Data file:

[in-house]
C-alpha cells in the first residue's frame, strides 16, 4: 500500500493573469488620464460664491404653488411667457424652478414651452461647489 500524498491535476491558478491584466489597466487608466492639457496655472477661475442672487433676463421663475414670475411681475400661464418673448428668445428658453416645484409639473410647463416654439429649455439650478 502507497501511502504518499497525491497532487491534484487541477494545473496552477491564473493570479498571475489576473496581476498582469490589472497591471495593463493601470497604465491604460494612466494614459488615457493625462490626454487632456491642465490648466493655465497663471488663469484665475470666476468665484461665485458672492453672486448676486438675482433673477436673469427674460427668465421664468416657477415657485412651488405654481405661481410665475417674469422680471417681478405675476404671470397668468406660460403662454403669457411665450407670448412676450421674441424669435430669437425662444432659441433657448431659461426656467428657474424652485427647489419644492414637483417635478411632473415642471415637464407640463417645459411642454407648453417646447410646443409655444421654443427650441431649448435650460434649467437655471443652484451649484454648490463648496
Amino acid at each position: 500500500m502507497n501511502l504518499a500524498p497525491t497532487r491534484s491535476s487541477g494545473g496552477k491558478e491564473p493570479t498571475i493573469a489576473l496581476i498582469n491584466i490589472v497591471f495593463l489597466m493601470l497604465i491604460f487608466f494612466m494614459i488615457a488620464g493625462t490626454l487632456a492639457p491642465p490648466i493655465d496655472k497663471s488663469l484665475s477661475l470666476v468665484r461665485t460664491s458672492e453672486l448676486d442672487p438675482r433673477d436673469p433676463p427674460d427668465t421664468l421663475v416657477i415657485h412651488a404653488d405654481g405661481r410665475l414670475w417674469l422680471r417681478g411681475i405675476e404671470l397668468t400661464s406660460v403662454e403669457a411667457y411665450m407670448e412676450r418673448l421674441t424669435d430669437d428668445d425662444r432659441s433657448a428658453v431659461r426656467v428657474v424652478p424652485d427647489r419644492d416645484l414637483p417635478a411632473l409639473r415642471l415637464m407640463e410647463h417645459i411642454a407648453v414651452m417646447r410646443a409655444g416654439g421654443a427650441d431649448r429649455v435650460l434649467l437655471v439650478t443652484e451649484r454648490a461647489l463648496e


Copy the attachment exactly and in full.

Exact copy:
[in-house]
C-alpha cells in the first residue's frame, strides 16, 4: 500500500493573469488620464460664491404653488411667457424652478414651452461647489 500524498491535476491558478491584466489597466487608466492639457496655472477661475442672487433676463421663475414670475411681475400661464418673448428668445428658453416645484409639473410647463416654439429649455439650478 502507497501511502504518499497525491497532487491534484487541477494545473496552477491564473493570479498571475489576473496581476498582469490589472497591471495593463493601470497604465491604460494612466494614459488615457493625462490626454487632456491642465490648466493655465497663471488663469484665475470666476468665484461665485458672492453672486448676486438675482433673477436673469427674460427668465421664468416657477415657485412651488405654481405661481410665475417674469422680471417681478405675476404671470397668468406660460403662454403669457411665450407670448412676450421674441424669435430669437425662444432659441433657448431659461426656467428657474424652485427647489419644492414637483417635478411632473415642471415637464407640463417645459411642454407648453417646447410646443409655444421654443427650441431649448435650460434649467437655471443652484451649484454648490463648496
Amino acid at each position: 500500500m502507497n501511502l504518499a500524498p497525491t497532487r491534484s491535476s487541477g494545473g496552477k491558478e491564473p493570479t498571475i493573469a489576473l496581476i498582469n491584466i490589472v497591471f495593463l489597466m493601470l497604465i491604460f487608466f494612466m494614459i488615457a488620464g493625462t490626454l487632456a492639457p491642465p490648466i493655465d496655472k497663471s488663469l484665475s477661475l470666476v468665484r461665485t460664491s458672492e453672486l448676486d442672487p438675482r433673477d436673469p433676463p427674460d427668465t421664468l421663475v416657477i415657485h412651488a404653488d405654481g405661481r410665475l414670475w417674469l422680471r417681478g411681475i405675476e404671470l397668468t400661464s406660460v403662454e403669457a411667457y411665450m407670448e412676450r418673448l421674441t424669435d430669437d428668445d425662444r432659441s433657448a428658453v431659461r426656467v428657474v424652478p424652485d427647489r419644492d416645484l414637483p417635478a411632473l409639473r415642471l415637464m407640463e410647463h417645459i411642454a407648453v414651452m417646447r410646443a409655444g416654439g421654443a427650441d431649448r429649455v435650460l434649467l437655471v439650478t443652484e451649484r454648490a461647489l463648496e